Featuring a Big Screen Family Megilah Reading & Pixar’s Movie: Brave
Sunday, February 28 • 6:00-8:00 pm
Drive up to the big screen in the PJCC parking lot for a ton of Purim fun, including a “dress up your car” costume contest, “Honk over Hamen” megilah reading, and a showing of Pixar’s movie Brave.
This event is free, but space is limited and registration required! Sign up today.
Co-sponsored by Peninsula Sinai Congregation, PJ Library, and Wornick Jewish Day School.
Thursday, February 25 • 6:00-7:00 pm
For far too long the hamantaschen has been cornered into being the expectedly sweet holiday treat. Recently, a new generation of Israeli bakers have been turning the iconic tricorner sweets on their head by using unconventional flavor combinations that appeal to a more sophisticated palate. That’s a trend we can TOTALLY get behind.
Celebrate Purim with us as James Beard Foundation Award-winning chef Michael Solomonov, co-owner and executive chef of Zahav and host of Bringing Israel Home, takes on an old favorite and transforms it with modern, savory flavors – just for us! Grab your favorite adult beverage and join Michael for a special demo and conversation as he walks us through his fun and fanciful recipe for feta hamantaschen. Learn about culinary trends in Israel and follow along for a salty, delightfully cheesy Purim twist you’ve probably never thought of.
Registration required. Takes place via Zoom.
Presented by the Jewish Community Center of San Francisco with community partners Honeymoon Israel, Value Culture, and The Cheese School of San Francisco.
Jewish Mixology with Jhos: The Purim-Inspired “Guess Again” Cocktail | JCCSF
Pour’em for Purim! JCCSF’s resident Maggid and mixologist Jhos shows you how to concoct his delicious, nuanced, and unorthodox Purim-inspired cocktail, the “Guess Again.”
The Book of Esther recounts the story of Purim, telling of how the Jews of Persia were saved from destruction. During the time of King Ahashuerus, one of his ministers, Haman, sought to destroy the Jews in revenge for being snubbed by the Jew Mordecai, who refused to bow down to him. With the king’s authority, he drew purim (lots) to determine the fateful day, which fell on the 13th of the month of Adar.
Learning of this decree, Mordecai approached the new queen, his cousin Esther, to intercede with the king. Esther, who had not revealed her Judaism publicly, fasted for three days in preparation for this task. At a banquet, she denounced the evil Haman, who was eventually hanged.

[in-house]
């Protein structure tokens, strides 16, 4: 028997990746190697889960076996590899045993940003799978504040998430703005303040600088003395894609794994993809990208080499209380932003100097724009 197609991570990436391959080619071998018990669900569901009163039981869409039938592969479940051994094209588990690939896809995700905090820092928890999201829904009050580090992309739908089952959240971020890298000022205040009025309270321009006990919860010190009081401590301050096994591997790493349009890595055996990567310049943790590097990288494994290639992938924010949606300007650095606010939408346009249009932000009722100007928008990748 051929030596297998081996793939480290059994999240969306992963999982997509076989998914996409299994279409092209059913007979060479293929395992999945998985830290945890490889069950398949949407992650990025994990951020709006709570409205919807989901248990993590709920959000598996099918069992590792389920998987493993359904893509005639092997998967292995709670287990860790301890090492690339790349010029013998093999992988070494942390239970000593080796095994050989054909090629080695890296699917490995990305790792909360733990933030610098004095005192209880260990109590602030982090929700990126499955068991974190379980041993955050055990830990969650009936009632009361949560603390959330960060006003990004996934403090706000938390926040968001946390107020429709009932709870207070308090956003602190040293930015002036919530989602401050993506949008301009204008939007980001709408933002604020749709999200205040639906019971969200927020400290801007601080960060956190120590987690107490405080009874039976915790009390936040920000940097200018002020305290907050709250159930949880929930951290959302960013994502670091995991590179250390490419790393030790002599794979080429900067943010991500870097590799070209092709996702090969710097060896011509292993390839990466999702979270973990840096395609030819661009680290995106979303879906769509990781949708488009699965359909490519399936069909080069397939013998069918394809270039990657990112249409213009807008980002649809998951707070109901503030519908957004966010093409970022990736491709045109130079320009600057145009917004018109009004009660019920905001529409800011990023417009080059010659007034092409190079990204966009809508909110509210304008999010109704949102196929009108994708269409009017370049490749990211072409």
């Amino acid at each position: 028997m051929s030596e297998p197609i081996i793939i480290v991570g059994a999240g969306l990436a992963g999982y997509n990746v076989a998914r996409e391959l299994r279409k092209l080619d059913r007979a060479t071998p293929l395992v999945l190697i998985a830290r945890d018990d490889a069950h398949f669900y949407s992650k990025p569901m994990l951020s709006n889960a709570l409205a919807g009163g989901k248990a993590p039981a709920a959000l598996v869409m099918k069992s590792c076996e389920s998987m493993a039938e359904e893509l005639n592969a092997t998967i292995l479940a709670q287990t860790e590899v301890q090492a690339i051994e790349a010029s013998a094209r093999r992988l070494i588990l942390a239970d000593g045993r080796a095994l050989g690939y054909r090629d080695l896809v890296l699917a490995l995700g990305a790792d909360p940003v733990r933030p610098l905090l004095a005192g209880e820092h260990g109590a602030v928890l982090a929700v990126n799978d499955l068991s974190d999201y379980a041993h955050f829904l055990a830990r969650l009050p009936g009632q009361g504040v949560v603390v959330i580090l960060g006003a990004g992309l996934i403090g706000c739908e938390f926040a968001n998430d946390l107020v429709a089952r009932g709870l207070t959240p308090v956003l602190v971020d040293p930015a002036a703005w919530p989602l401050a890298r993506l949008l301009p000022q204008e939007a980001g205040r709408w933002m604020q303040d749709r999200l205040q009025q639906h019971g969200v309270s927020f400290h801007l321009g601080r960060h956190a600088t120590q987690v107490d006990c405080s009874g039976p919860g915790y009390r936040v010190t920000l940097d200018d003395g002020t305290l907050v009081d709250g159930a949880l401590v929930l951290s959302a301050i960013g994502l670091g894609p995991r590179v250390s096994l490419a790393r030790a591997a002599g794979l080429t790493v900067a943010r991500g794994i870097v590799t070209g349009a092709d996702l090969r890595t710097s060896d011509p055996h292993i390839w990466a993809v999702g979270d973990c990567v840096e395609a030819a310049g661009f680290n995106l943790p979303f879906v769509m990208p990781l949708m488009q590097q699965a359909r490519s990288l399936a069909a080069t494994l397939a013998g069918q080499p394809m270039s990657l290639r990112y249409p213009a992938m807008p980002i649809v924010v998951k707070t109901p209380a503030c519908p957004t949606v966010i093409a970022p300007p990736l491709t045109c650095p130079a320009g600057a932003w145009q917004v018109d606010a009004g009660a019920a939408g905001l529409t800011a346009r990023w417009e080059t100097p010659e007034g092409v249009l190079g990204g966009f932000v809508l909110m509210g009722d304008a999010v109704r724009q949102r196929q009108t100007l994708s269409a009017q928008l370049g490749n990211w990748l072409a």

The days following the Jews’ victory over their enemies (the 14th and 15th of Adar) were declared days of feasting and merrymaking, today celebrated as Purim.
Often seen as a classic “good vs. evil” tale, Purim, at its core, is a celebration of religious freedom. We rejoice in the triumph of the Jews over Haman’s attempt to destroy the Jewish people and we celebrate the bravery Queen Esther showed by speaking out publicly on behalf of the community. We acknowledge our good fortune by sharing gifts of food with our friends, family and those in need.
Purim is observed by hearing a celebratory public reading of Megillat Esther (Scroll of Esther) and dressing up in costume. When the name of the villainous Haman is read, people make noise— often with the aid of graggers (noisemakers) to blot the evil villain’s name out. The reading is usually followed by a festive meal in which Purim spiels (plays) poking fun at the Purim story are performed. Many communities hold carnivals emphasizing the playful element of this holiday.
The traditional food eaten on Purim are hamantashen, triangle-shaped pastries that some say resembles the evil villain’s hat (others say his ears)!
One of the most interesting traditions related to Purim is the drinking of alcoholic beverages (by those of drinking age). This stems from the celebratory nature of the holiday and, in the story, the people drank so they couldn’t tell the difference between Mordecai (the hero) and Haman (the villain).